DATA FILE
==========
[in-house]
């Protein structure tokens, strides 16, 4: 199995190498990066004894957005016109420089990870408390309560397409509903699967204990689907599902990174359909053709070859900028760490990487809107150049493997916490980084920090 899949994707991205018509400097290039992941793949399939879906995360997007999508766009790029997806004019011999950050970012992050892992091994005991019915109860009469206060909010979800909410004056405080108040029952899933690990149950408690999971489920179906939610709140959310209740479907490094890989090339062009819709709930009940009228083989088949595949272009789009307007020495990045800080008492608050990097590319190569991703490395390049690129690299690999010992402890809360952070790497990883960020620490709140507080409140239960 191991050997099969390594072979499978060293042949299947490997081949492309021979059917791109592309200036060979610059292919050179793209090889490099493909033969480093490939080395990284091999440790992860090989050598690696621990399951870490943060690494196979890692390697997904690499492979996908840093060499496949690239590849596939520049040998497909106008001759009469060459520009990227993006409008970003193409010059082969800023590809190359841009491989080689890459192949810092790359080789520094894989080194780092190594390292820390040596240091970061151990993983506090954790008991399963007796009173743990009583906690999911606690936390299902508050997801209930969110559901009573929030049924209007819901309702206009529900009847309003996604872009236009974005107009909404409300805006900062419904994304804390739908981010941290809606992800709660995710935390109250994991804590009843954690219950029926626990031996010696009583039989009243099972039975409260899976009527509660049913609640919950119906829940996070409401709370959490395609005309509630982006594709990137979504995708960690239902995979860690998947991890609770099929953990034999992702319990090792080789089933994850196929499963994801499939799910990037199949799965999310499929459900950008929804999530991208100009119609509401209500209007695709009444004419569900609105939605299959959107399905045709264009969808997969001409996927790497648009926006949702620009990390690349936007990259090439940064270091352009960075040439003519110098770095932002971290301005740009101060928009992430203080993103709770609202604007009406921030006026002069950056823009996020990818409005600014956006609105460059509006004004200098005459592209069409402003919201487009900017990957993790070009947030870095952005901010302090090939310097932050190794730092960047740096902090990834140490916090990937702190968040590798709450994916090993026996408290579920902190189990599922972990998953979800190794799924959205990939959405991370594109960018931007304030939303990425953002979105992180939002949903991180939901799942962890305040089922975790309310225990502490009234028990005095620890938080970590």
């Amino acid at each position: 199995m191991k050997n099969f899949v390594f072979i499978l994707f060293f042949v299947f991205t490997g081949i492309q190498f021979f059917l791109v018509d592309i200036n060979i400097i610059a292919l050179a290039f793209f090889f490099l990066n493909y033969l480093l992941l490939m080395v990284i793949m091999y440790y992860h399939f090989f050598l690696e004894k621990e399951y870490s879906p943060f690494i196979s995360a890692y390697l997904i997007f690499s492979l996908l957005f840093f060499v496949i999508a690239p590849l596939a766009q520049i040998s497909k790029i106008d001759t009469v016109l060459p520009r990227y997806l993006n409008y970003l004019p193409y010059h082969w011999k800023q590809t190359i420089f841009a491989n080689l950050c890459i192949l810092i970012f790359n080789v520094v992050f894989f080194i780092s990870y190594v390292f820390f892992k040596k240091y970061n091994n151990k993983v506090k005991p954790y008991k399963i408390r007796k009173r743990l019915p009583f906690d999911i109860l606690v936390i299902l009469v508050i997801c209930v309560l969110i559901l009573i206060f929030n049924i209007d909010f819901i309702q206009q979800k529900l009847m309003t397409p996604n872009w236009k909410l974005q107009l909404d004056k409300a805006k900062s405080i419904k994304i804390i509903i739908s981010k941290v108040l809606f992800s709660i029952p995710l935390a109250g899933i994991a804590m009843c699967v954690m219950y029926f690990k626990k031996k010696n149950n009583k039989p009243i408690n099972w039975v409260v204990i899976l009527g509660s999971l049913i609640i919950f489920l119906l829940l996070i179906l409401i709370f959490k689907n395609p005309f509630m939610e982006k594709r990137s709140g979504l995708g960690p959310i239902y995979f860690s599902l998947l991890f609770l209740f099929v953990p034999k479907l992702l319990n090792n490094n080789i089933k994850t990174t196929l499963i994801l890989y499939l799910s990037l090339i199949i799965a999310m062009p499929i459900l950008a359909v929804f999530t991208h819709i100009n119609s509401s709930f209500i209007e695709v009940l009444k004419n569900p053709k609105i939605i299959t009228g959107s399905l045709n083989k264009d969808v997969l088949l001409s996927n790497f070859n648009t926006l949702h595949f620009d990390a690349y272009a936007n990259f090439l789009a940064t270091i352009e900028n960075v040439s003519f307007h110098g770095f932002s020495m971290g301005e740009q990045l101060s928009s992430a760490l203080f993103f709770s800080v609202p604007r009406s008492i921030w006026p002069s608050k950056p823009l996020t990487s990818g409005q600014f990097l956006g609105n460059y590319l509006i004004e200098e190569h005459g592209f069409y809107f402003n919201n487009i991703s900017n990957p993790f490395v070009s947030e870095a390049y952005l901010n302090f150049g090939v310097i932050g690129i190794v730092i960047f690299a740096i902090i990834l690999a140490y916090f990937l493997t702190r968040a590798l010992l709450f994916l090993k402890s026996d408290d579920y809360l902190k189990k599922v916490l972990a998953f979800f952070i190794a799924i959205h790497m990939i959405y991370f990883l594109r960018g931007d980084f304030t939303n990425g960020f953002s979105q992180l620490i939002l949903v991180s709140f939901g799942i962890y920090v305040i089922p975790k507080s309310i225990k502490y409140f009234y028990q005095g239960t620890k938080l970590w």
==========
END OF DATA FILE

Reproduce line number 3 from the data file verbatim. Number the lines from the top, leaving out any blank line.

């Amino acid at each position: 199995m191991k050997n099969f899949v390594f072979i499978l994707f060293f042949v299947f991205t490997g081949i492309q190498f021979f059917l791109v018509d592309i200036n060979i400097i610059a292919l050179a290039f793209f090889f490099l990066n493909y033969l480093l992941l490939m080395v990284i793949m091999y440790y992860h399939f090989f050598l690696e004894k621990e399951y870490s879906p943060f690494i196979s995360a890692y390697l997904i997007f690499s492979l996908l957005f840093f060499v496949i999508a690239p590849l596939a766009q520049i040998s497909k790029i106008d001759t009469v016109l060459p520009r990227y997806l993006n409008y970003l004019p193409y010059h082969w011999k800023q590809t190359i420089f841009a491989n080689l950050c890459i192949l810092i970012f790359n080789v520094v992050f894989f080194i780092s990870y190594v390292f820390f892992k040596k240091y970061n091994n151990k993983v506090k005991p954790y008991k399963i408390r007796k009173r743990l019915p009583f906690d999911i109860l606690v936390i299902l009469v508050i997801c209930v309560l969110i559901l009573i206060f929030n049924i209007d909010f819901i309702q206009q979800k529900l009847m309003t397409p996604n872009w236009k909410l974005q107009l909404d004056k409300a805006k900062s405080i419904k994304i804390i509903i739908s981010k941290v108040l809606f992800s709660i029952p995710l935390a109250g899933i994991a804590m009843c699967v954690m219950y029926f690990k626990k031996k010696n149950n009583k039989p009243i408690n099972w039975v409260v204990i899976l009527g509660s999971l049913i609640i919950f489920l119906l829940l996070i179906l409401i709370f959490k689907n395609p005309f509630m939610e982006k594709r990137s709140g979504l995708g960690p959310i239902y995979f860690s599902l998947l991890f609770l209740f099929v953990p034999k479907l992702l319990n090792n490094n080789i089933k994850t990174t196929l499963i994801l890989y499939l799910s990037l090339i199949i799965a999310m062009p499929i459900l950008a359909v929804f999530t991208h819709i100009n119609s509401s709930f209500i209007e695709v009940l009444k004419n569900p053709k609105i939605i299959t009228g959107s399905l045709n083989k264009d969808v997969l088949l001409s996927n790497f070859n648009t926006l949702h595949f620009d990390a690349y272009a936007n990259f090439l789009a940064t270091i352009e900028n960075v040439s003519f307007h110098g770095f932002s020495m971290g301005e740009q990045l101060s928009s992430a760490l203080f993103f709770s800080v609202p604007r009406s008492i921030w006026p002069s608050k950056p823009l996020t990487s990818g409005q600014f990097l956006g609105n460059y590319l509006i004004e200098e190569h005459g592209f069409y809107f402003n919201n487009i991703s900017n990957p993790f490395v070009s947030e870095a390049y952005l901010n302090f150049g090939v310097i932050g690129i190794v730092i960047f690299a740096i902090i990834l690999a140490y916090f990937l493997t702190r968040a590798l010992l709450f994916l090993k402890s026996d408290d579920y809360l902190k189990k599922v916490l972990a998953f979800f952070i190794a799924i959205h790497m990939i959405y991370f990883l594109r960018g931007d980084f304030t939303n990425g960020f953002s979105q992180l620490i939002l949903v991180s709140f939901g799942i962890y920090v305040i089922p975790k507080s309310i225990k502490y409140f009234y028990q005095g239960t620890k938080l970590w």